Stating that a team had an excellent draft is a little like predicting a toddler will grow up to be a brain surgeon. There might be hints of future greatness, but you never really know. (Sorry, mom). But if I was forced to put a grade on the 49ers' draft, it would be pretty close to perfect, maybe even an A. Sure, the team didn't address two of the positions, offensive tackle and pass-rushing linebacker, officials had cited as needs in the offseason. But if they had, it might have meant they were reaching for players who didn't fit into their plan.
What do I mean? In the days leading up to the draft, I watched at lot of NFL Network. One of the more intriguing features was one in which former GMs Charley Casserly and Michael Lombardi talked about the best drafts they had been a part of. Casserely picked the Redskins' 1981 draft, one that brought in two of the Hogs, Russ Grimm and Mark May, as well as Dexter Manley, receiver Charlie Brown and tight end Clint Didier. Lombardi spoke about the 49ers' famous 1986 draft, the one in which Bill Walsh and John McVay found John Taylor, Tom Rathman, Tim McKyer and Charles Haley.
The theme of both drafts was that the two teams had a well-defined plan going into the draft and stuck to it throughout. The teams targeted very specific players, players who fit their profile. If they thought they could get those players later in the draft, they simply traded down. "Before we finally selected a player, we had collected three third-round picks, three fourth-round picks and a first-round pick in the 1987 draft," Lombardi said. "Walsh conducted a clinic that day, moving around the draft, but the real success came in the players we picked."
The 49ers seem to have accomplished that essential task this weekend. Ever since he took over the 49ers, Mike Singletary has been preaching toughness. He wants players who don't make mental mistakes, who don't turn the ball over, who take over games in the fourth quarter. Each of the players drafted this weekend fit that mold, beginning with Michael Crabtree. The only way the 49ers would have used a first-round pick on a receiver is if that receiver A.) was a playmaker. B.) had size C.) was physical D.) could block downfield. Crabtree goes four for four on that list.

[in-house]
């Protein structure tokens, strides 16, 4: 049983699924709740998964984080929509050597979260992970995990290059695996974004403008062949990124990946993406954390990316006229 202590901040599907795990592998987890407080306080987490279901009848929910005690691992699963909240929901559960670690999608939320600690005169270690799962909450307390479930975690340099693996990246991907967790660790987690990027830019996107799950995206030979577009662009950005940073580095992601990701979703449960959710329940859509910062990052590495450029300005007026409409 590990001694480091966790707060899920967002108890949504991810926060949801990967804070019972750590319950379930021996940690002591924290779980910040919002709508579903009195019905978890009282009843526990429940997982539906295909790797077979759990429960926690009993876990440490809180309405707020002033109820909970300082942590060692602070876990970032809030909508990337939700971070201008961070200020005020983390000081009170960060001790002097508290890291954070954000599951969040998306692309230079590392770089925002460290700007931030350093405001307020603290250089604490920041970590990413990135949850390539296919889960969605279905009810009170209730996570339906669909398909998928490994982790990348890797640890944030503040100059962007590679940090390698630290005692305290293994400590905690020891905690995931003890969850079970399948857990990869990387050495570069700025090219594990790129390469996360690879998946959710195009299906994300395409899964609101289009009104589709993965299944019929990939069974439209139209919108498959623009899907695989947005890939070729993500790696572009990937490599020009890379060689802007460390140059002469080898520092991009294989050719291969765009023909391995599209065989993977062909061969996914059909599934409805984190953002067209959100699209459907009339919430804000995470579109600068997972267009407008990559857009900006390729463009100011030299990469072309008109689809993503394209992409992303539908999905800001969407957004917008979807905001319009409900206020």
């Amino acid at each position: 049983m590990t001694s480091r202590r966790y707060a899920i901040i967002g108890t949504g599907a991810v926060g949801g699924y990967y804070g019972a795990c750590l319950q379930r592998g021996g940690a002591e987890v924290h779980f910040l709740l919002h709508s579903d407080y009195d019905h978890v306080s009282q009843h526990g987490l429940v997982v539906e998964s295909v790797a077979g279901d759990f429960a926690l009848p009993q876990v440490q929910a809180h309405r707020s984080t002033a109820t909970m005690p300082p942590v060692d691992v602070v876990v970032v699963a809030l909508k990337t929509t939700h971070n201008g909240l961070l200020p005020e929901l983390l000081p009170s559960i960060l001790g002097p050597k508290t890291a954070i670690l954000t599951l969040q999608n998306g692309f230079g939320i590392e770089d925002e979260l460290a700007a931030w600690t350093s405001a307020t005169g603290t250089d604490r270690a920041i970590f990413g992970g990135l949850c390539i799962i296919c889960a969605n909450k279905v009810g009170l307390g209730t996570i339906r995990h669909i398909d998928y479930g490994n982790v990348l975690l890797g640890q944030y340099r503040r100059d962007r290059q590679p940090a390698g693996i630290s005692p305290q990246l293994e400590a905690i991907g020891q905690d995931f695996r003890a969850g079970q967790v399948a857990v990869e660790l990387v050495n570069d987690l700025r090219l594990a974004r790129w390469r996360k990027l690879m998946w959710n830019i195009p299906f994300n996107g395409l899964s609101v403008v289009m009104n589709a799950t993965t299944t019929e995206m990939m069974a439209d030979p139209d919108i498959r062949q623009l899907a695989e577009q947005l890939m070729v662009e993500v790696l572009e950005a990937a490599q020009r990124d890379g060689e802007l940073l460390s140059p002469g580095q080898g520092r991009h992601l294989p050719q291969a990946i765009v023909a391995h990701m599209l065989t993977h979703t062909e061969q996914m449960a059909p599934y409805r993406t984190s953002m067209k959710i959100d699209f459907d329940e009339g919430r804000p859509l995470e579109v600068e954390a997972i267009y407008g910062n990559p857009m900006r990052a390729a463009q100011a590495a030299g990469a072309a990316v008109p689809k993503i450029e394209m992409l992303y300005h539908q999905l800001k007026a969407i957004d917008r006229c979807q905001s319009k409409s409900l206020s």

The other players also fit nicely into that tough-minded mold. Running back Glen Coffee was described over and over as a downhill runner. When GM Scot McCloughan watched him on tape, he thought he was looking at a much bigger man. Coffee weighs about 210 pounds. In a few years, McCloughan said, Coffee will be up around 220.
Scot McKillop is the ultimate blue-collar player. He wrestled and played football at a small high school and had only one scholarship offer - from Pitt. He is as gritty as they come. When players started emerging from the pile at the Senior Bowl, McKillop was invariably at the bottom with his arms wrapped around the ball carrier. The 49ers are hoping he will be the heir to the "Ted" linebacker position who will pair with Patrick Willis for the next decade or so.
Bear Pascoe was working in the barn on his parents' farm when the 49ers called to say they were going to draft him. Pascoe described himself as having a high threshold for pain. Pain tolerance? What kind of draft pick talks about that topic? A tough guy, that's who.
Even the quarterback seems to fit the blue-collar mold. McCloughan described Nate Davis as having a strong arm and a sturdy lower body, one that can remain planted as the pocket breaks down and defenders flail about at his legs. Davis also comes to the 49ers with a massive chip on his shoulder. Once considered a top QB candidate, Davis suffered the double indignity of having just one team - the nearby Indianapolis Colts - show up at his pro day workout at Ball State and then falling to one of the final picks in the fifth round. Yes, the 49ers must bring their new quarterback along slowly. But his skill set just might make Davis worth the wait.
-- Matt Barrows